Haxan, like many silent films, exists in many different forms.  Needless to say, the censors were not kind when this film originally made its way over to the United States.  It wasn’t until 2001 that Haxan was fully restored and released as a part of the Criterion Collection.

Halloween Havoc!: THE MUMMY’S HAND (Universal 1940)

cracked rear viewer

Universal revived The Mummy in 1940’s THE MUMMY’S HAND, but except for the backstory (and judicious use of stock footage), there’s no relation to the 1932 Karloff classic . Instead of Imhotep we’re introduced to Kharis, the undead killing machine, as the High Priest of Karnak (Eduardo Cianelli in old age makeup) relates the tale of Princess Ananka, whose tomb is broken into by Kharis, who steals the sacred tanna leaves to try and bring her back to life. Kharis gets busted, and is condemned to be buried alive! For he “who shall defile the temple of the gods, a cruel and violent death shall be his fate, and never shall his soul find rest for all eternity. Such is the curse of Amon-Ra, king of all the gods”. So there!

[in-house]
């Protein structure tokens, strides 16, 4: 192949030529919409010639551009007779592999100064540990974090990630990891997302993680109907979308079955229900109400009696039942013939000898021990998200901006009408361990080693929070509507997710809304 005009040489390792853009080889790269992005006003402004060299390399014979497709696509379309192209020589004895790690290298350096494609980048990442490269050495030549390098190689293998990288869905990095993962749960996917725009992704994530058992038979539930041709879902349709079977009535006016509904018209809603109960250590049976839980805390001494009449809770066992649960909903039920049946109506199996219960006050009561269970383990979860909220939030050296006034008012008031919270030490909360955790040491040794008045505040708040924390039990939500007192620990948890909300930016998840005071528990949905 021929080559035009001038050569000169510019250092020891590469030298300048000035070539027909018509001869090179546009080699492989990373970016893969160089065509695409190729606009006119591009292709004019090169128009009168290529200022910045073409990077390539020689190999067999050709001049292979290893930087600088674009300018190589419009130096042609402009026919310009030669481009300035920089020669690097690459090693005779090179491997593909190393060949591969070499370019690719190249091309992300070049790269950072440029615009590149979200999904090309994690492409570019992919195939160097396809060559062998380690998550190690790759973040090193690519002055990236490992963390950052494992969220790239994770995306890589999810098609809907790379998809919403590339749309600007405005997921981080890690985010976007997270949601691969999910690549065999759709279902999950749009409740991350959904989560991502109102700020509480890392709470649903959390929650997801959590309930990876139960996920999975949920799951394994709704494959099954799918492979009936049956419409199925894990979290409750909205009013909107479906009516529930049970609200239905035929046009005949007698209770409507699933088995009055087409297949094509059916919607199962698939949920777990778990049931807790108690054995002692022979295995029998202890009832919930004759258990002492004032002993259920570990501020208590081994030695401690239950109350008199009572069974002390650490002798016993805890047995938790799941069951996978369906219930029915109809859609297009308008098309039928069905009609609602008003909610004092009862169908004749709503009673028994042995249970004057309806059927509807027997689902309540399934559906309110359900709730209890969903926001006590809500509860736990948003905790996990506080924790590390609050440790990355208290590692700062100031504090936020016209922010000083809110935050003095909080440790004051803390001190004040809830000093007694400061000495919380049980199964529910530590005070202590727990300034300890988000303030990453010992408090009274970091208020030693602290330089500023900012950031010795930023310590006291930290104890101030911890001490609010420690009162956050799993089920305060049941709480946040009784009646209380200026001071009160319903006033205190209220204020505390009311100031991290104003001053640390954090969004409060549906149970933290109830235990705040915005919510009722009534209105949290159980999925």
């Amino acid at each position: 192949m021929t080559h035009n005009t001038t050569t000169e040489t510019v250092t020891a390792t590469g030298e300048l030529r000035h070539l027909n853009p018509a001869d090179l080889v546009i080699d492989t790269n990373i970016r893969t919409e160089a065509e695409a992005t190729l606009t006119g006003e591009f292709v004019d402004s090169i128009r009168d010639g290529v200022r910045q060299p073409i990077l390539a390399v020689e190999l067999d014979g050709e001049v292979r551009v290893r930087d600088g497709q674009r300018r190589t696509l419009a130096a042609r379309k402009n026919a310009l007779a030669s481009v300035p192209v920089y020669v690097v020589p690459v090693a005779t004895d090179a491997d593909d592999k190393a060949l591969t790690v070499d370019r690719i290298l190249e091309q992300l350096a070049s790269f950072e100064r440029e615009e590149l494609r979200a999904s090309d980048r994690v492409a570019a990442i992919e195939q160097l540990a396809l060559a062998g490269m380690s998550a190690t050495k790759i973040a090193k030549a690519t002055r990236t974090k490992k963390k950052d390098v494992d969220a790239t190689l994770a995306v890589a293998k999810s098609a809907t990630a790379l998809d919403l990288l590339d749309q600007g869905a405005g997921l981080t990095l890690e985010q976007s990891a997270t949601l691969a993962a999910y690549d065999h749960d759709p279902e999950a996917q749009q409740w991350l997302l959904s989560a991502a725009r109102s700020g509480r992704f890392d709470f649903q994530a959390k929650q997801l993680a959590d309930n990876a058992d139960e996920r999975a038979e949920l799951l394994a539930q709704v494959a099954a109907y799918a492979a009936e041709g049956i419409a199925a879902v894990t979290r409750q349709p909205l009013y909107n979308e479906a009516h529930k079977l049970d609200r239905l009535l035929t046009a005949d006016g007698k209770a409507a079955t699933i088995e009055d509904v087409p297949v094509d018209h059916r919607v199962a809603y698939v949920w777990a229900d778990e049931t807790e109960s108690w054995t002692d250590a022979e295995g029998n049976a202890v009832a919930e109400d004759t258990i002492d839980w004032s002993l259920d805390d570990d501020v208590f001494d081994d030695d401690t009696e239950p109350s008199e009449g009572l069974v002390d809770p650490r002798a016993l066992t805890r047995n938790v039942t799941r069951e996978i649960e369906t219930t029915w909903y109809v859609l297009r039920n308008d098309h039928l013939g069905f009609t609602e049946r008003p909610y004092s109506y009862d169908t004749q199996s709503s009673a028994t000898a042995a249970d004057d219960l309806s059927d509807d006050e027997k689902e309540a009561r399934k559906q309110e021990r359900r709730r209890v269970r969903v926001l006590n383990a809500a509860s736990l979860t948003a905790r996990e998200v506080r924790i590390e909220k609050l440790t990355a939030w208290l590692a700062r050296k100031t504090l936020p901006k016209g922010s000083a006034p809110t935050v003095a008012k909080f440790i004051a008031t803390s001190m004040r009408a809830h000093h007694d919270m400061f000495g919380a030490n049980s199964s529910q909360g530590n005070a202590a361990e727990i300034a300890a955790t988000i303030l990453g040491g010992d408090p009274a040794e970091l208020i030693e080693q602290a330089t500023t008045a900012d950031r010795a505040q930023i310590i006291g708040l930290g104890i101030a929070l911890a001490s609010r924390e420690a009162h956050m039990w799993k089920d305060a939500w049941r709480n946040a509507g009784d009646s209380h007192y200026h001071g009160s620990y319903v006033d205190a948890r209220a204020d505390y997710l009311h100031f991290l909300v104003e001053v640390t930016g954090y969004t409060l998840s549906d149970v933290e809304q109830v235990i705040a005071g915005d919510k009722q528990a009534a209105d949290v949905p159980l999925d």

The High Priest croaks, making Andoheb (George Zucco ) the new High Priest. Meanwhile in Cairo, Americans Steve…

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4 Shots From 4 Silent Horror Films: The Golem, Haxan, The Student of Prague, The Fall of the House of Usher

4 Shots From 4 Films is just what it says it is, 4 shots from 4 of our favorite films. As opposed to the reviews and recaps that we usually post, 4 Shots From 4 Films lets the visuals do the talking.

Horror is one of the oldest genres around and just to prove it, here are….

4 Shots From 4 Silent Horror Films

The Golem (1920, dir by Paul Wegener)

Haxan (1922, dir by Benjamin Christensen)

The Student of Prague (1926, dir by Henrik Galeen)

The Fall of the House of Usher (1928, dir by Jean Epstein)